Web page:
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Digital women’s clinic Maven raises $10.eight million

New York-based Maven, a digital women’s health clinic, has raised $10.eight million in a Series A financing spherical that brings the corporate’s complete funding to greater than $15 million, the corporate introduced Tuesday. The spherical was led by Spring Mountain Capital with participation from 14W, DGNL, and Colle Capital.

All present buyers, together with 8VC, Great Oaks Venture Capital, The Box Group, and Female Founders Fund, participated within the spherical. Spring Mountain Capital’s Lauren Breuggen is becoming a member of Maven’s board of administrators, alongside Maven-appointed Rachel Winokur, chief enterprise officer of Bright Health and veteran of Aetna.

“We look to invest in companies and founders that are creating paradigm shifts in their markets,” stated Brueggen. “We believe that Maven’s digital care network and focus on women as healthcare consumers is creating such a paradigm shift, fundamentally changing the way that women’s healthcare is delivered.”

Maven presents healthcare to women and households via its digital care platform, and since launching in 2015 has served almost 100,000 sufferers by way of its community of greater than 1,000 practitioners. Patients can e-book video appointments or ship messages to a slew of maternity and women’s health practitioners, together with OB-GYNs, midwives, therapists, and nutritionists. They’re out there to supply recommendation and write prescriptions across the clock, together with nights and weekends.

Maven operates an on-demand shopper market along with its household advantages platform, Maven Maternity. Maven Maternity, utilized at quite a lot of corporations throughout the US — together with Snap Inc. and Protective Life Corporation — provides a medical program that helps new mother and father from conception via being pregnant, postpartum, and the transition again to work.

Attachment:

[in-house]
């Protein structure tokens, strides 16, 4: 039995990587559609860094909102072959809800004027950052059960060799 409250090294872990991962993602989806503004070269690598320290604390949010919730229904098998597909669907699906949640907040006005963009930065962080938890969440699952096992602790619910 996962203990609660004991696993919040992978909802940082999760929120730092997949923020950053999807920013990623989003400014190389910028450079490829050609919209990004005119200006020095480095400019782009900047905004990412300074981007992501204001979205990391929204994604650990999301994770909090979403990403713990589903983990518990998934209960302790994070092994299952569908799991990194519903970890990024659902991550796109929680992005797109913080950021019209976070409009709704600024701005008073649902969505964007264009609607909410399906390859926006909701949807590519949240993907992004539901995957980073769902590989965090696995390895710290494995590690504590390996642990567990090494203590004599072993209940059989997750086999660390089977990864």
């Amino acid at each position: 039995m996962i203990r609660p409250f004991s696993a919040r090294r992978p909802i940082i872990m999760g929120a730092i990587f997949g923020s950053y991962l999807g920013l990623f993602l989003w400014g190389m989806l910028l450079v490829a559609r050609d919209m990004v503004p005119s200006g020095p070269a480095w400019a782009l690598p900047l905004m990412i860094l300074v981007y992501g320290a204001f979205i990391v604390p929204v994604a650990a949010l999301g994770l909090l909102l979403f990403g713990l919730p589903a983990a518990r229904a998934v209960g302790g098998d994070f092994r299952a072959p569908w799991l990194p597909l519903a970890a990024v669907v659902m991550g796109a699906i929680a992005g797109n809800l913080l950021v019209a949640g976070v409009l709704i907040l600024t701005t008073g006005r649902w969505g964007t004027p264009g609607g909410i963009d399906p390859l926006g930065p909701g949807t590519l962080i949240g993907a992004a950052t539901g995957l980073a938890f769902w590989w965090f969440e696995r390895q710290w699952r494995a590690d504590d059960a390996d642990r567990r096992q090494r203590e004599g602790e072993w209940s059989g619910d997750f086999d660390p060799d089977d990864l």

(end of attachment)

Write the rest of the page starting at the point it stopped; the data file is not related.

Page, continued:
“Maternity is often the number one or number two healthcare cost for self-insured employers, yet is not well-served by current solutions,” stated Kate Ryder, founder and CEO of Maven. “Further, while 96 percent of expecting mothers say that they are excited to go back to work after giving birth, fewer than 60 percent remain in the workforce after the first year. Our platform helps companies improve employee retention, satisfaction and productivity, while reducing maternity-related costs by zeroing in on C-Section rates and rates of preterm birth.”

This new spherical of funding allows Maven to proceed to spend money on Maven Maternity, with larger personalization and content material for every member’s consumer expertise — whether or not it is fertility help, being pregnant, postpartum, adoption, surrogacy, or loss. It may also permit Maven to construct extra instruments to help its mannequin of coordinated care throughout its practitioner community.

“The healthcare system requires urgent reform,” stated Ryder. “Often lost in the discussion, however, is that reform will almost certainly need to come from women. Women, as consumers of healthcare, drive 80 percent of all healthcare decisions and make up 80 percent of all healthcare providers. And yet, amazingly, it is the female voice that is too commonly lost in this debate. At the highest level, this is what Maven intends to change.”

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